Occasionally, I will use this blog to answer a question that Susie and I often get, “What is it like to run a summer camp.


Today is such a blog.


Despite the fact that we have done this for over two decades, the transitions into camp and out of camp are an annual challenge.


As humans, we become comfortable in routine and the familiar. We develop a schedule and a series of habits that work for us and we repeat them daily. These patterns create order and consistency. We avoid change.


Camp really messes with order and consistency and forces major change.


Camp has its own patterns, schedules and habits. The challenge for us is to switch the habits and schedules every summer. There are 4 areas of major change.


A Crazy Daily Schedule

The schedule of camp is the most obvious transition. In the non-summer months, we work a typical schedule – Monday through Friday from 8:30-5:30 or 6:00. We will have some evening or weekend events, but most days we can count on being able to cook a meal around 6 and hang out until bedtime.


Not so much at camp. We wake at 6:30 and go to bed around 10 or 10:30 each night. At the time I am usually cleaning the dishes in the other months, I am attending Torchlight here. There is also no real weekend. We have a slightly different schedule on Sunday, but Sunday is also a full day at camp.


We do not work every hour of every day. Susie Ma’am and I allow ourselves a couple of evenings off each week. We also avail ourselves of rest period every day (note: we really miss rest period the remainder of the year). But the schedule is substantially different than the other months.


Proactive to Reactive

For the nine non-summer months, there are few things that we must do on any given day.   Do not get me wrong, there is plenty to do – recruiting counselors on 3 continents, meeting new camper families, making improvements, building new structures and learning new ideas about camp – but we can do these things on our own schedule. Nothing forces us to do any of these things during any given week. As a result, we need to be disciplined, organized and proactive.


Then camp rolls around and we are suddenly on a schedule. We spend time with every cabin and we have daily meetings with our leadership team. We start every day with flag-raising and end with Taps. During the day, stuff will happen. You never know what the opportunities of the day might be – a counselor that gets bad news from home, a camper that is homesick, a stomach bug – but you know there will be something. And it will always be different.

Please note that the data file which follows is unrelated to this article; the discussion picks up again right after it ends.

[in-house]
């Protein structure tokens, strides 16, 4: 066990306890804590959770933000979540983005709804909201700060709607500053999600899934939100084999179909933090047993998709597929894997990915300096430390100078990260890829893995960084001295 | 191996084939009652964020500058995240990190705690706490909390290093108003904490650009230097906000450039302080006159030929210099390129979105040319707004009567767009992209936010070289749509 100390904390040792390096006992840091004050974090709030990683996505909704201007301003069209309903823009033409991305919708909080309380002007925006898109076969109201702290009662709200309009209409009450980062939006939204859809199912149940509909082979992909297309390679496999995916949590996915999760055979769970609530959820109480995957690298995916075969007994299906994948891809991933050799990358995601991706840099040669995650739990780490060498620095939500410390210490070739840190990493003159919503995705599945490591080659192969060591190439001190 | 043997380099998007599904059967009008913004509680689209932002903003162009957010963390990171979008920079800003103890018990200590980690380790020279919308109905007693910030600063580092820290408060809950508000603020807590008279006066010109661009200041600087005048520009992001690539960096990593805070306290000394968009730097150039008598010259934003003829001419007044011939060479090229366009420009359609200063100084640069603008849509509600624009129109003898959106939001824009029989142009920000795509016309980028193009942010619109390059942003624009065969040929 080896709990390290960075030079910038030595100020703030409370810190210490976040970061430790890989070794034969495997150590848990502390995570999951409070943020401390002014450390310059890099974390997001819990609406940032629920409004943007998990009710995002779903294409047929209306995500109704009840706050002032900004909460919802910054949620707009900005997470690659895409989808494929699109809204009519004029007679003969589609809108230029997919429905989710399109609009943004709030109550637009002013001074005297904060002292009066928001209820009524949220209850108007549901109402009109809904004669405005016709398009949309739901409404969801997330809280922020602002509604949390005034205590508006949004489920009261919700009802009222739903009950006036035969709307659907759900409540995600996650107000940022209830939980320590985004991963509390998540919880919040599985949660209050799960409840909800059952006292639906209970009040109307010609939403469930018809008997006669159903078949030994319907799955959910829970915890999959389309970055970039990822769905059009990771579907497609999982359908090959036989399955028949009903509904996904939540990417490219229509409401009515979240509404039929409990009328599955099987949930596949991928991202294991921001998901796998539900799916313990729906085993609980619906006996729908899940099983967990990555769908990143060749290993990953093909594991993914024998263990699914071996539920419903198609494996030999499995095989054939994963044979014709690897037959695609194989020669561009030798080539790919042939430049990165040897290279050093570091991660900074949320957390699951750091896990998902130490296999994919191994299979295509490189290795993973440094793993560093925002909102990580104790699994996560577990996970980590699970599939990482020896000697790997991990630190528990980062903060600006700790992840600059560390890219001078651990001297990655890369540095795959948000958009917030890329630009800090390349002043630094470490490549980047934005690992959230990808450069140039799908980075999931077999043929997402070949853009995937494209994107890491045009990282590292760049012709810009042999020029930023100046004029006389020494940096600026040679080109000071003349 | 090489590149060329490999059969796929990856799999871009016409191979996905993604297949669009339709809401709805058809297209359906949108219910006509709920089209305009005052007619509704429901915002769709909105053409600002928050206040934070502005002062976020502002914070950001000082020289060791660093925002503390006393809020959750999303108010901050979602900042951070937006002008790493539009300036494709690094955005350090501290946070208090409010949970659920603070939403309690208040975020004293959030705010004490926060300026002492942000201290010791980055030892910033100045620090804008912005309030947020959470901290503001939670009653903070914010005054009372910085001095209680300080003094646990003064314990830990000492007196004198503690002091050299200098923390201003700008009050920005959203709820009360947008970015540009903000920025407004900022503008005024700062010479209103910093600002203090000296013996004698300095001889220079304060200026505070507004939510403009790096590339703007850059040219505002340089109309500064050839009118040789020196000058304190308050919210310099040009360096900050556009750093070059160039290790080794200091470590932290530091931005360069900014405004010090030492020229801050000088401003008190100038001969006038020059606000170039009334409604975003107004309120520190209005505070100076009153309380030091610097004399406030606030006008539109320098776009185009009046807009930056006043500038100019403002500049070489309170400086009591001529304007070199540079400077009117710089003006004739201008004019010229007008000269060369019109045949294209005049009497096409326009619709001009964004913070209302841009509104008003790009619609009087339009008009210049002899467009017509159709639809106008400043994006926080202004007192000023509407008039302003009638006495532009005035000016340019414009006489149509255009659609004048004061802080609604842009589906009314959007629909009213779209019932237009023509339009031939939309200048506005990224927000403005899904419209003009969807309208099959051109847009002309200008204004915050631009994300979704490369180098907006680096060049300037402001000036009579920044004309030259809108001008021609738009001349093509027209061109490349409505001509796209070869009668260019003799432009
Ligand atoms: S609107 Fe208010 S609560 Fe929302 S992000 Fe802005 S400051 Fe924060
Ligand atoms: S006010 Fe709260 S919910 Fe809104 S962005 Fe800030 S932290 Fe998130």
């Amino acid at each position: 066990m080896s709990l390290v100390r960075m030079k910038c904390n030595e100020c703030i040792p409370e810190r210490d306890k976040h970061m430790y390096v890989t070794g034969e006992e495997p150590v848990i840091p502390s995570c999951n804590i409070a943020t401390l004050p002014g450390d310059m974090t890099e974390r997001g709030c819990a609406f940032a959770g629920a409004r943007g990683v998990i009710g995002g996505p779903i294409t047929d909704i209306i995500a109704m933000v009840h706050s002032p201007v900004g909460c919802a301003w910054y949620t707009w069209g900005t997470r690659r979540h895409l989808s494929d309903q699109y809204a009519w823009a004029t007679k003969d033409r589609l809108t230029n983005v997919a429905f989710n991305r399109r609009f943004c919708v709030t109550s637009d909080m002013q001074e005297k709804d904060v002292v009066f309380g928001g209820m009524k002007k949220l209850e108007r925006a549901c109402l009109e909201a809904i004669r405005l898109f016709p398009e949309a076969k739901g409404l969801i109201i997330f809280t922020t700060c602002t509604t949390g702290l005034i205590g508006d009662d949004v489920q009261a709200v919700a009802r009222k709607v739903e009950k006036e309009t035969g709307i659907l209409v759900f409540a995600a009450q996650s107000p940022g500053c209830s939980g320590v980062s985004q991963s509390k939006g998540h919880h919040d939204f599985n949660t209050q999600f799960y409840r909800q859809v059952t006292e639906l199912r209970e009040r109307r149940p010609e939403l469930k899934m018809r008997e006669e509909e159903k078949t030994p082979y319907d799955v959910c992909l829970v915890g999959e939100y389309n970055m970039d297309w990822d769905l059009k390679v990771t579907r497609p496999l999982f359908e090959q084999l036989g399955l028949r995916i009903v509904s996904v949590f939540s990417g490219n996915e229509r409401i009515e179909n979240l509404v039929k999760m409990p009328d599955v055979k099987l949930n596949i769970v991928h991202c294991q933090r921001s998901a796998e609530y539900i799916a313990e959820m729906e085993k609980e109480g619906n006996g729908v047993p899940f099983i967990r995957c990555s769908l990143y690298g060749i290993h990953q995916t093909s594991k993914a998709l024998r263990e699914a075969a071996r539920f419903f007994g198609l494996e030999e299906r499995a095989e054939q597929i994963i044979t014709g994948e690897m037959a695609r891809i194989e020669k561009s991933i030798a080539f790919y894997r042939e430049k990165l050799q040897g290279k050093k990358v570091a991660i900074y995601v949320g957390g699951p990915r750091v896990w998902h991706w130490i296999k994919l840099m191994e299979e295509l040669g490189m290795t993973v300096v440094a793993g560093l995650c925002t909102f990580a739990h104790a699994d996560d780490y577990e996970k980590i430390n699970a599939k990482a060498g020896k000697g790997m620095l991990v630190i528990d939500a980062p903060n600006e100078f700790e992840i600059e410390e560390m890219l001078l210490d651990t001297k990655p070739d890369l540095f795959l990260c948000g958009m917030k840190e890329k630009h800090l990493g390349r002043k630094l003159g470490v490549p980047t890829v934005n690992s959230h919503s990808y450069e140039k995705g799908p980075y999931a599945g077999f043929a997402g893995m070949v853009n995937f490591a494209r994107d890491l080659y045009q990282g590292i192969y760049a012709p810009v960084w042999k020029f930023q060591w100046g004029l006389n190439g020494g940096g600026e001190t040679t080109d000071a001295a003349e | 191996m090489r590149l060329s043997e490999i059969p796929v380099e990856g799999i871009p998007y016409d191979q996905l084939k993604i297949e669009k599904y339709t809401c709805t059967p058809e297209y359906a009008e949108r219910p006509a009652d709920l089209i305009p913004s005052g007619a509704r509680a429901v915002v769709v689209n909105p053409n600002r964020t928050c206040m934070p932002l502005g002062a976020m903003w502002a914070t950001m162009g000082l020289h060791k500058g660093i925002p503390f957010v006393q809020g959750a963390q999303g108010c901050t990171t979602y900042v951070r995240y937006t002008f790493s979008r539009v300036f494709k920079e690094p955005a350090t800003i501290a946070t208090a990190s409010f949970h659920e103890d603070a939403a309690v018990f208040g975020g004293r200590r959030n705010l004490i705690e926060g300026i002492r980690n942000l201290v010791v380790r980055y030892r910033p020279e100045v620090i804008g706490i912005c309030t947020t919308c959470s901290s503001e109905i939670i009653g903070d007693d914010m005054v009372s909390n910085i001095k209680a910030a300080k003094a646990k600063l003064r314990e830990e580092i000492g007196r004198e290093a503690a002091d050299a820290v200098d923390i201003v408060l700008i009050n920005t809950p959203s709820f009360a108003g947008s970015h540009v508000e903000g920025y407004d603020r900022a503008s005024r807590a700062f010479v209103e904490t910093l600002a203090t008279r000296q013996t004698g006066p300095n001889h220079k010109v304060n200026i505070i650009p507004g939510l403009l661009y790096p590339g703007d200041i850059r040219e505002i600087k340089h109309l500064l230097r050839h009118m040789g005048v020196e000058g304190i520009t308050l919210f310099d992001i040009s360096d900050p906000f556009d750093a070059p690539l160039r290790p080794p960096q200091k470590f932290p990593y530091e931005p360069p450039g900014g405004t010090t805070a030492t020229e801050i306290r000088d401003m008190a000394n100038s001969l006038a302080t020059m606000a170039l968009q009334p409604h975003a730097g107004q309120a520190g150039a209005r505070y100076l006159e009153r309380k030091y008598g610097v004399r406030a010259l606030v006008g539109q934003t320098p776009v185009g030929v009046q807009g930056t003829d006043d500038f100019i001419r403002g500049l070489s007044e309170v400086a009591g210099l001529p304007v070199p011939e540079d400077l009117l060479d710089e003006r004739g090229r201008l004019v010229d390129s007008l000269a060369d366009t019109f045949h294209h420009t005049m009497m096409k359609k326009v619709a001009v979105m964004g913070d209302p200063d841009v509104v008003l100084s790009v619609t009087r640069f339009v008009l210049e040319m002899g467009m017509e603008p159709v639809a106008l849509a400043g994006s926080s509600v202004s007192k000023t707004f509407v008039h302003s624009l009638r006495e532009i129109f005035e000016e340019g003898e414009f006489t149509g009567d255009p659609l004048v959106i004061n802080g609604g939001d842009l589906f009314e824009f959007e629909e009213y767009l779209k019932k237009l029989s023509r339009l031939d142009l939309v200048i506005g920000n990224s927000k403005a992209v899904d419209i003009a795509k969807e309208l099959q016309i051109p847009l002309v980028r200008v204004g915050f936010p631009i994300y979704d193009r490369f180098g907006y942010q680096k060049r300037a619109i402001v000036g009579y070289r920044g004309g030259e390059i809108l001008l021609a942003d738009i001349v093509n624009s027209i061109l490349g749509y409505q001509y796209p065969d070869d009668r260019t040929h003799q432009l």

As a result, the summer is a reactive time. Our job is to wake up with a sense of joy and attack every issue as an opportunity to model optimism and positivity. But we know that we cannot predict what the opportunities will be.


IPhone vs Walkie Talkie

During the year, we communicate with phones like normal humans. During the summer, the phones go away and we pick up walkie talkies. We have roughly 35 walkie talkies spread over our leadership team, the office, the maintenance crew and the health center. With them, I can reach almost anyone virtually instantly.


I like to joke that during the summer, I have several hundred people who will respond to anything I need within 5 minutes, but the rest of the year I have 5 who have the option to respond to nothing I say (6 if you include Dodger the Bassett Hound).


Our Home

For nine months each year, our home looks like a home. We have nice carpets, knick-knacks, flowers and the occasional delicate piece of furniture. During counselor orientation, we change almost every room. The carpets go into storage and everything that is delicate disappears.


Where we once discussed the arrangement of travel mementos on a table, we now ask ourselves, “What can be destroyed?”


During the summer, we will have 7-10 different people live in our home (directors, office workers, international chaperones, guests). We will bring over 200 high schoolers (our Senior Campers) into the home 5-6 times each. Every camper will spend some time here. We have a daily meeting every morning with our leadership team in our living room.


We do not think twice about people walking in and out of the house all day long.


I truly believe that I have been blessed to marry Susie Ma’am. She was never a camper as a child and did not initially have any interest in being a camp professional. She got her MBA in health care from Northwestern. She planned to run hospitals. She has since fallen in love with camp (we will share a blog about this later) and is a fantastic director now.


And she has embraced all these odd changes – including having our home transformed into Grand Central Station for 3 months each year.


In August, camp will end and we will go back to “normal” lives. That transition will be just as disruptive as the one we had at the start of camp. Our lives at camp are not better or worse than our lives the rest of the year. Each has it great gifts. Camp provides joy, meaning and impact on the lives of others. The rest of the year is about family, projects and travel.


But switching gears is hard. It takes a week on each side to re-adjust.


In the meantime, I plan to enjoy these habits and schedules of camp!


Steve Sir